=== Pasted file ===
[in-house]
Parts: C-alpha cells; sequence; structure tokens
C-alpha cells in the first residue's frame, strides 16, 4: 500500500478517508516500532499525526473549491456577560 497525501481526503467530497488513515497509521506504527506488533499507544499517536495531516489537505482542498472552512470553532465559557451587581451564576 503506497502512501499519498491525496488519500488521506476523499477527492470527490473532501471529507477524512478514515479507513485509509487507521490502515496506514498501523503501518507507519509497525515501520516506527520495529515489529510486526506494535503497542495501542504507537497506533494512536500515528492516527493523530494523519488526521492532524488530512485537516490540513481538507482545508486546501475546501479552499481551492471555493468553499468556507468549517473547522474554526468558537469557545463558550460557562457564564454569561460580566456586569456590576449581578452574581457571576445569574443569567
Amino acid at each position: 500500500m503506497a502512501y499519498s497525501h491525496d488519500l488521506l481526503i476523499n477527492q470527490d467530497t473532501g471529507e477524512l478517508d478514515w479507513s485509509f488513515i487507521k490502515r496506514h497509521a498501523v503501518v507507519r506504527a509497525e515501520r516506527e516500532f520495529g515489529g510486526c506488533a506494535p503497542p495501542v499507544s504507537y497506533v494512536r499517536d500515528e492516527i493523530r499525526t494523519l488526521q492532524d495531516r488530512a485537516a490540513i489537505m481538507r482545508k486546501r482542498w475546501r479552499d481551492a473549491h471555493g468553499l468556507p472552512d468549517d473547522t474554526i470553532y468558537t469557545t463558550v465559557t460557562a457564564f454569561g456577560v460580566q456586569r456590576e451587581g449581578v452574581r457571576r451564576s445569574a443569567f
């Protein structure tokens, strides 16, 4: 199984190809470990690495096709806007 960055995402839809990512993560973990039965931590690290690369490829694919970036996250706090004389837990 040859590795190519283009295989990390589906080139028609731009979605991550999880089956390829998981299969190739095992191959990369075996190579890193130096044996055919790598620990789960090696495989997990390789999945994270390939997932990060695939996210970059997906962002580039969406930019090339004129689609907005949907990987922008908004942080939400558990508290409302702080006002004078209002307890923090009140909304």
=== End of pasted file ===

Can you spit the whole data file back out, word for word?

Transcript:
[in-house]
Parts: C-alpha cells; sequence; structure tokens
C-alpha cells in the first residue's frame, strides 16, 4: 500500500478517508516500532499525526473549491456577560 497525501481526503467530497488513515497509521506504527506488533499507544499517536495531516489537505482542498472552512470553532465559557451587581451564576 503506497502512501499519498491525496488519500488521506476523499477527492470527490473532501471529507477524512478514515479507513485509509487507521490502515496506514498501523503501518507507519509497525515501520516506527520495529515489529510486526506494535503497542495501542504507537497506533494512536500515528492516527493523530494523519488526521492532524488530512485537516490540513481538507482545508486546501475546501479552499481551492471555493468553499468556507468549517473547522474554526468558537469557545463558550460557562457564564454569561460580566456586569456590576449581578452574581457571576445569574443569567
Amino acid at each position: 500500500m503506497a502512501y499519498s497525501h491525496d488519500l488521506l481526503i476523499n477527492q470527490d467530497t473532501g471529507e477524512l478517508d478514515w479507513s485509509f488513515i487507521k490502515r496506514h497509521a498501523v503501518v507507519r506504527a509497525e515501520r516506527e516500532f520495529g515489529g510486526c506488533a506494535p503497542p495501542v499507544s504507537y497506533v494512536r499517536d500515528e492516527i493523530r499525526t494523519l488526521q492532524d495531516r488530512a485537516a490540513i489537505m481538507r482545508k486546501r482542498w475546501r479552499d481551492a473549491h471555493g468553499l468556507p472552512d468549517d473547522t474554526i470553532y468558537t469557545t463558550v465559557t460557562a457564564f454569561g456577560v460580566q456586569r456590576e451587581g449581578v452574581r457571576r451564576s445569574a443569567f
């Protein structure tokens, strides 16, 4: 199984190809470990690495096709806007 960055995402839809990512993560973990039965931590690290690369490829694919970036996250706090004389837990 040859590795190519283009295989990390589906080139028609731009979605991550999880089956390829998981299969190739095992191959990369075996190579890193130096044996055919790598620990789960090696495989997990390789999945994270390939997932990060695939996210970059997906962002580039969406930019090339004129689609907005949907990987922008908004942080939400558990508290409302702080006002004078209002307890923090009140909304």